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Wide Variation in A220 Values

May 13, 2019

Delta EETC 2019-1 Also Sees Strong Values for B737-900ER

The 2019-1 EETC (Enhanced Equipment Trust Certificate) issued by Delta shows strong values for aircraft that are at the end of their product life cycle as well as considerable variation for a type that has yet to mature.

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* The appraised value of each Aircraft set forth above is the lesser of the average and median appraised values of each such Aircraft.

The fourteen aircraft that are included in the 2019-1 EETC of Delta comprise two A220s, six A321-200s, four B737-900ERs and two A350-900s. This is the first time that the A220 has been part of the EETC process. The fourteen aircraft are all less than a year old. The A321-200s comprise the lower gross weight version but which are still, nonetheless, very versatile. The engine though is the CFM56-5B3/3 which is less popular on the A321 than the V2533. The CFM56 is installed on some 300 fewer A321s than the 1,000 A321s which are powered by the V2533. For the B737-900ER it is noted that there is some variation in the MTOW which should have a modest impact on the value although some appraisers do not consider this an issue. The A350-900s feature a higher MTOW than the usual 590,000lbs and again attract a premium of a few percent.

The total for the EETC using the lesser of the average and median is $868 million. Moodys has estimated that the market value is $856 million while AVAC cites a market value of $816 million. Values are provided by three ISTAT Certificated appraisers, the same ones that are usually selected for EETC transactions. For comparative purposes the above table also includes the Current Market Values from AVAC who have published their 56th edition of the semi-annual The Aircraft Value Reference as of April 30th 2019 (www.aircraftvalues.net). The provided appraisals reflect Base Values but given the strength of the market it would be expected that the Market Values would be higher than Base Values. The values also reflect the current maintenance standard in that all the aircraft possess nearly 100 percent life. The values assigned to the A220 show considerable variation with the lowest being $31.52 million and the highest $38.390 million – a near 20 percent differential. Naturally with such an untried market for the A220 there would be expected to be some variation. The AVAC market value compares with the lowest of the three appraised values. Delta actually bought the aircraft for just under $20 million each so for the value to be nearly $40 million, this represents a significant cash windfall for Delta. The A321-200 values are more consistent among the three appraisers although there continues to be some variation when compared to the market value but of a reasonable level. The values for the B737-900ER among the three designated appraisers once again show considerable variation with the highest being nearly $54 million with the lowest being nearer $47 million while the market value is less than $45 million. Indeed, the values being provided by Appraiser B are higher than those for the A321 which seems to contradict the other two appraisers and the market which clearly favors the Airbus product. The values being assigned to the B737-900ER need to be placed into the context of limited orders and a very restricted operator base. The values for the A350-900 are again consistent among the three appraisers as well as those of AVAC. The A350-900 continues to enjoy good residuals.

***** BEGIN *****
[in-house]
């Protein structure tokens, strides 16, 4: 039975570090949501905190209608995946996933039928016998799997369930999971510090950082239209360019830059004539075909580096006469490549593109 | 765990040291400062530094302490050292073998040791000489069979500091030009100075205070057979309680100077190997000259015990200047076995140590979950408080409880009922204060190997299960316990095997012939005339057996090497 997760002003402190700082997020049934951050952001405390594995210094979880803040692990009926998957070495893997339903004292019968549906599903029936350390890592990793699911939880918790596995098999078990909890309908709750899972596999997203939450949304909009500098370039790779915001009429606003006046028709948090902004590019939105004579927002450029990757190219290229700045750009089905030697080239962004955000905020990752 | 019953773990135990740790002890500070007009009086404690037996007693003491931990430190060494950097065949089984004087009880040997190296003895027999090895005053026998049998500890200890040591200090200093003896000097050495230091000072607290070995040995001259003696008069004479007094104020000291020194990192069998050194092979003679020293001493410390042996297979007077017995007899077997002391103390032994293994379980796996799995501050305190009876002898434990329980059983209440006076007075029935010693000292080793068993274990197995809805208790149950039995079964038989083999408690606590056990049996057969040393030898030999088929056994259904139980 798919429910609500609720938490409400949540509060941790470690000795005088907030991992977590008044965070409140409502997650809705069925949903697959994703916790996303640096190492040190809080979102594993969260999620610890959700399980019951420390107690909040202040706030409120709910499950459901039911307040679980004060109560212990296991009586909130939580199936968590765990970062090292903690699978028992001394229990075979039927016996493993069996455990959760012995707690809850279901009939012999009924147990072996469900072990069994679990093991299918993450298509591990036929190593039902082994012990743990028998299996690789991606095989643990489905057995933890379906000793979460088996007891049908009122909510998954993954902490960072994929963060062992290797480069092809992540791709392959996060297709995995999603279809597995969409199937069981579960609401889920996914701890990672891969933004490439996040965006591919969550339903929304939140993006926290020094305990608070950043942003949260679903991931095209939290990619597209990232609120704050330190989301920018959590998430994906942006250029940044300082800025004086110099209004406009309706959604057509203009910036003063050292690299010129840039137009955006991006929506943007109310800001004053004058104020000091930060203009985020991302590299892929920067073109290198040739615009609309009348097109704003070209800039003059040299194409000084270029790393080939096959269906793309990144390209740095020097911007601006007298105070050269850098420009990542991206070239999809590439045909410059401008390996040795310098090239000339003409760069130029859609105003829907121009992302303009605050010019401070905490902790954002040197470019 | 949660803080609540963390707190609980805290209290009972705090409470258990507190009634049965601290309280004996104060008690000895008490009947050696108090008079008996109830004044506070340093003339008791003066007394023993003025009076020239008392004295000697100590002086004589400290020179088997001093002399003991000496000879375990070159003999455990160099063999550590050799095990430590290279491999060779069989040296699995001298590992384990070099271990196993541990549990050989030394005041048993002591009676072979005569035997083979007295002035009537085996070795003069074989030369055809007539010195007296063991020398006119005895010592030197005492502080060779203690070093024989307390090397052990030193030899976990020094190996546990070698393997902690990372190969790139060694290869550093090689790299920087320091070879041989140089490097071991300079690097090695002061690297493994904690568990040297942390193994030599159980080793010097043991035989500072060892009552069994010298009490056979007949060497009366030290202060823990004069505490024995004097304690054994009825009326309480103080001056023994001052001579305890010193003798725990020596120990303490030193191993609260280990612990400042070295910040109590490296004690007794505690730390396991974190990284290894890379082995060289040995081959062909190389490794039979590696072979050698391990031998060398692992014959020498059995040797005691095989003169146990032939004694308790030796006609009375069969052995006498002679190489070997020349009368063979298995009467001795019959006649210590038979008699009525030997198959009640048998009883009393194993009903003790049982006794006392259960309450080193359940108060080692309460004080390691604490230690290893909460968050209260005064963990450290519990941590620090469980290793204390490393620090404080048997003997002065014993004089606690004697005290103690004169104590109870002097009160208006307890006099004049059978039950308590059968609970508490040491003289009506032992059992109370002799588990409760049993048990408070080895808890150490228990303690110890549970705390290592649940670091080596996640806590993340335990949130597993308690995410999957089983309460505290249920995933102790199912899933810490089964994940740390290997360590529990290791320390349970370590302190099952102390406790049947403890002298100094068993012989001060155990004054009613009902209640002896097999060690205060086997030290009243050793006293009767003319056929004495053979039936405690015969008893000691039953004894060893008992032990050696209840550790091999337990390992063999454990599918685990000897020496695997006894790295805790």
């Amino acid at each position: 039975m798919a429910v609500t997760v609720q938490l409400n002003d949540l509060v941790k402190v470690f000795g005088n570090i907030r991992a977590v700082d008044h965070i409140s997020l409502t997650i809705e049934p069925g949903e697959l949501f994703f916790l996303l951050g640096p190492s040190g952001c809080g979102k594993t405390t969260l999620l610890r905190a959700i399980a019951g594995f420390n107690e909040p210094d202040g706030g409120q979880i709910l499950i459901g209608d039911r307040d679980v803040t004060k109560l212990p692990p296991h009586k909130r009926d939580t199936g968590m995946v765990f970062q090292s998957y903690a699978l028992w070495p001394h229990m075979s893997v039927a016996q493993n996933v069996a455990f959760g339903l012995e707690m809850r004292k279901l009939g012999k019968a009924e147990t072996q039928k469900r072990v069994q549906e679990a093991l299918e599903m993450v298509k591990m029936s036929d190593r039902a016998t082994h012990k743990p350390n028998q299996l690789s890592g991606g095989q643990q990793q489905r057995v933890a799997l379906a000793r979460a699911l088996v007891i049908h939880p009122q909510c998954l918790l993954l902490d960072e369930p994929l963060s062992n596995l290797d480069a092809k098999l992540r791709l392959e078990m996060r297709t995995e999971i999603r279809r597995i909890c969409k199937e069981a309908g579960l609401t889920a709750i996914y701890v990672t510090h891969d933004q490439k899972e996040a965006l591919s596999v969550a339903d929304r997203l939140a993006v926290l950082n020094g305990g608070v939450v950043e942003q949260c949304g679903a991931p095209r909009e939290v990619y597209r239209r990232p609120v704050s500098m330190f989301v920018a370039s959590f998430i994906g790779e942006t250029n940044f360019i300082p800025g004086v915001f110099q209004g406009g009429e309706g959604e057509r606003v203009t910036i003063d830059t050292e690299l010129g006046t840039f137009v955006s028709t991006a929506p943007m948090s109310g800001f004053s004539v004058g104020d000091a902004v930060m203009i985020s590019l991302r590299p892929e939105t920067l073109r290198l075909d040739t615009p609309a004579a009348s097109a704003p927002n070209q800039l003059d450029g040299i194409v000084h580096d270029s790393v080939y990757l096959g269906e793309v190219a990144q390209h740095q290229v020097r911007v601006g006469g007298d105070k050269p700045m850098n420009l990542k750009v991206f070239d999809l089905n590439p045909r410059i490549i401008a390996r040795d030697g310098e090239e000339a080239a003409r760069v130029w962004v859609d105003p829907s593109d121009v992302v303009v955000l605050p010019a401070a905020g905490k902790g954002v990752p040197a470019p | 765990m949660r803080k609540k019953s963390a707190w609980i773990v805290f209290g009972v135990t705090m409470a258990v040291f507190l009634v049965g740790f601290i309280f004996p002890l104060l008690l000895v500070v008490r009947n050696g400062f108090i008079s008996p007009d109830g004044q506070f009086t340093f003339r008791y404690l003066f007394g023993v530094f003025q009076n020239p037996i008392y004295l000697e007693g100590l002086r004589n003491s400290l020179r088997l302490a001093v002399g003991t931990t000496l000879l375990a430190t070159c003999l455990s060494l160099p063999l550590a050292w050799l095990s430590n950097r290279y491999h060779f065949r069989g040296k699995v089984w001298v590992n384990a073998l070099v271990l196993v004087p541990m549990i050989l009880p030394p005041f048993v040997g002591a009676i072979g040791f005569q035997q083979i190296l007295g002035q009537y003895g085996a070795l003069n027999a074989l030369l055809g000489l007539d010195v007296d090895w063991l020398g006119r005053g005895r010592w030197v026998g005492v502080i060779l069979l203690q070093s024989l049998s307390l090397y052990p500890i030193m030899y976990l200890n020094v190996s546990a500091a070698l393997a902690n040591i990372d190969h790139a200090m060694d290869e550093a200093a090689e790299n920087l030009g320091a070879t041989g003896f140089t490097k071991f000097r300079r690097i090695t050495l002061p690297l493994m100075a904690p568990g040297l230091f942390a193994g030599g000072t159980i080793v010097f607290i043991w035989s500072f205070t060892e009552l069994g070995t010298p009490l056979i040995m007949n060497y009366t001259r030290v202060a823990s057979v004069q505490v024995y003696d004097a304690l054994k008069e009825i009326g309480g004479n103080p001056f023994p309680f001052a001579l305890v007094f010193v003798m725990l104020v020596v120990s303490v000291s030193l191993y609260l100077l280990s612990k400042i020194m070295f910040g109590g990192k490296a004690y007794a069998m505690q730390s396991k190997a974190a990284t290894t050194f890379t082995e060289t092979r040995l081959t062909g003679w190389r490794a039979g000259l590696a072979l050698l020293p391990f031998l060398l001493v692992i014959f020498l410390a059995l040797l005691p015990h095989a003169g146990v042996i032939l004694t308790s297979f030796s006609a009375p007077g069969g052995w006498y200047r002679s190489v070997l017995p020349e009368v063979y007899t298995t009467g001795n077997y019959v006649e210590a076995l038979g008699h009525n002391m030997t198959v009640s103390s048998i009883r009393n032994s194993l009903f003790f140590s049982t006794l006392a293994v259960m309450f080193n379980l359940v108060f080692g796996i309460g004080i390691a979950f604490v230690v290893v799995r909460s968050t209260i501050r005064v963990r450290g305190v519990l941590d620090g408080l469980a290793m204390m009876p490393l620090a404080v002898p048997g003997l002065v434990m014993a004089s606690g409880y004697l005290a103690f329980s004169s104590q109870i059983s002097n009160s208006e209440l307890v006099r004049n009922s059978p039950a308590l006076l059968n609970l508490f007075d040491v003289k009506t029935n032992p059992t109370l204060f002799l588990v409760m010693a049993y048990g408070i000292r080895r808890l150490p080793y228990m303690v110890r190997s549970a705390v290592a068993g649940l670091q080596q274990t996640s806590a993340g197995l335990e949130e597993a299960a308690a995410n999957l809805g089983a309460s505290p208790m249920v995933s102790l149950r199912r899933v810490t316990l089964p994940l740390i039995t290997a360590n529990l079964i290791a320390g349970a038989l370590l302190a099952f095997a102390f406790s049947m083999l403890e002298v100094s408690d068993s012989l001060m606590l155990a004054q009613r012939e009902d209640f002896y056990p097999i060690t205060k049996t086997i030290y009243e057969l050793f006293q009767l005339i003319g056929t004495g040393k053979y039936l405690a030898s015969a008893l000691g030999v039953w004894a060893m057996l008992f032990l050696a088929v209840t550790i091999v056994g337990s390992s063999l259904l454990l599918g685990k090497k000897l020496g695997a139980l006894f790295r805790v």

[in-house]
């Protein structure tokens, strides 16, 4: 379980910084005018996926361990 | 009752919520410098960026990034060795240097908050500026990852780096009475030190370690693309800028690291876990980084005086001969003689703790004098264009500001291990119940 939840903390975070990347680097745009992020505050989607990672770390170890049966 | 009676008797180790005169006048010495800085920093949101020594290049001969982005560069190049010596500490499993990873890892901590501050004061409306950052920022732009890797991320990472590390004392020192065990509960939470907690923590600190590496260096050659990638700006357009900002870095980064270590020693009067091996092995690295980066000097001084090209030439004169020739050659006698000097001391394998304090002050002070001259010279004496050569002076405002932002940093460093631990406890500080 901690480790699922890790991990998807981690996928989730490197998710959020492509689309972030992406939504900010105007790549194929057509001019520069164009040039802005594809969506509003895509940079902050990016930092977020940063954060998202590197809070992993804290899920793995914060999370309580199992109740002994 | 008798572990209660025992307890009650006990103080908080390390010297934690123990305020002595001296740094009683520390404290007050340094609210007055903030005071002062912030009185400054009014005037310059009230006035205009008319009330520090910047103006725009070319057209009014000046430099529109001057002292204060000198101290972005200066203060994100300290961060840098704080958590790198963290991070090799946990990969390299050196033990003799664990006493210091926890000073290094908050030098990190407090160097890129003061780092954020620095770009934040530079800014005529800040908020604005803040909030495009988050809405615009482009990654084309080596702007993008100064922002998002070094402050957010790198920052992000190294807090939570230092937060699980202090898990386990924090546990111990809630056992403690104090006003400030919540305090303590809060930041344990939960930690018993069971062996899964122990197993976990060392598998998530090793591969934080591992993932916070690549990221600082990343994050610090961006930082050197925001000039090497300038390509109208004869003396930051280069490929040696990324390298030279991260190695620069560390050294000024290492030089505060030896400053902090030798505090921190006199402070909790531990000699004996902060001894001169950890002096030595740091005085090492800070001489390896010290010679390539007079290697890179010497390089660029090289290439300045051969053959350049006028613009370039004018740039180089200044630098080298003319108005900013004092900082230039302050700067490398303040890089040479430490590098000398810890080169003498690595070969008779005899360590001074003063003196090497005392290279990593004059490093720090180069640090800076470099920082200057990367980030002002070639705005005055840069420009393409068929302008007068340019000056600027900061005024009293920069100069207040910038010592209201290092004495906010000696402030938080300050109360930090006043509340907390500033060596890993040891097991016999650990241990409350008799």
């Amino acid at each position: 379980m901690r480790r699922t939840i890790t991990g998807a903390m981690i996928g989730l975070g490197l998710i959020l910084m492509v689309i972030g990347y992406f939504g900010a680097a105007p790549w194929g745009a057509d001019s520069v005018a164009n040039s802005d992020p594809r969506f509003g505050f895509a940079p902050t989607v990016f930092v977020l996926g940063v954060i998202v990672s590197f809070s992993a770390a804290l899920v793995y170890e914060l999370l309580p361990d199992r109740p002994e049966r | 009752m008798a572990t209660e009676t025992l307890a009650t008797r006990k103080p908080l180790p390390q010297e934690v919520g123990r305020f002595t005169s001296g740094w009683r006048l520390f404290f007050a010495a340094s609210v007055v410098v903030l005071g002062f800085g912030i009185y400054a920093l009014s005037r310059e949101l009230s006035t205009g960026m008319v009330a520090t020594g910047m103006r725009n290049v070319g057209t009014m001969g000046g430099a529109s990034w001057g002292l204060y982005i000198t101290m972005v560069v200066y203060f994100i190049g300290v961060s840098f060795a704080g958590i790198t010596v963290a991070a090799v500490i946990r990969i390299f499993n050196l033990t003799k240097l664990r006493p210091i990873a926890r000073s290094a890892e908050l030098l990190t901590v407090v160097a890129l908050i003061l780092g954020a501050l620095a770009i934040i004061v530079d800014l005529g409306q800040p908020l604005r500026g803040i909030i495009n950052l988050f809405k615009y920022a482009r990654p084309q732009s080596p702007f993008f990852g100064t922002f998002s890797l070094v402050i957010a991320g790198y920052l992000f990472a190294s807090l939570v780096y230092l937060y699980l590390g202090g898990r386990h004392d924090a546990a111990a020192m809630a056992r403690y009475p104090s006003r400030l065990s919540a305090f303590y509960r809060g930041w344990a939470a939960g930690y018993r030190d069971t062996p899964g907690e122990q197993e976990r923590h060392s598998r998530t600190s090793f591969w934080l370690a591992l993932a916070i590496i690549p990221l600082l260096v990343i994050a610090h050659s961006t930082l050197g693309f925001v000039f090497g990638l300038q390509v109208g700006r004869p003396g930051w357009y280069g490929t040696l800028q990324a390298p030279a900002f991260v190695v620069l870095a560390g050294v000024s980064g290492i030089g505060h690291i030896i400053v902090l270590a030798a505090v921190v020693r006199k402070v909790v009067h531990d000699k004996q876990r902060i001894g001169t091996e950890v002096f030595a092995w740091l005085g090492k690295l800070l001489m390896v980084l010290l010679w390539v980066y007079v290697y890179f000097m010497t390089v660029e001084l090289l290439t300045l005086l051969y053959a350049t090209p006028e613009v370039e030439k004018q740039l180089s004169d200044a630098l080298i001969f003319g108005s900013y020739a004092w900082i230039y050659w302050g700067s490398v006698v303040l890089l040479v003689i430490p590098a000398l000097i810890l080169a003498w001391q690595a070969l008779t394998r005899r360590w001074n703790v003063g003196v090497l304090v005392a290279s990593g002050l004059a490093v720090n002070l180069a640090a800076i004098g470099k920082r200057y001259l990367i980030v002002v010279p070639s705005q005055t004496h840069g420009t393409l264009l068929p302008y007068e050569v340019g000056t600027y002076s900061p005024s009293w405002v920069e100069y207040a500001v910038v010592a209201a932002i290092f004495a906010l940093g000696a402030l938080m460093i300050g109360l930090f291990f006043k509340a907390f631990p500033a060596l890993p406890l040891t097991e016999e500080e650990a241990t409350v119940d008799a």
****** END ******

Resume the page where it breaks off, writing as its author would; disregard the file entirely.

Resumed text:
In terms of residual values, the EETC continues to cite a three percent fall per annum, a level which has rarely been achieved. The average annual fall is between 8-10 percent per annum but more modern and popular aircraft will feature a lesser rate of decline. Moodys has a different approach “Moody’s reduced market values starting in year 2 by 5% for each model. Moody’s reduces values of all aircraft by 7.5% in year 1 and its reductions are on a straight-line basis from delivery date value and are offset by an assumed 1% annual inflation rate.”.

 

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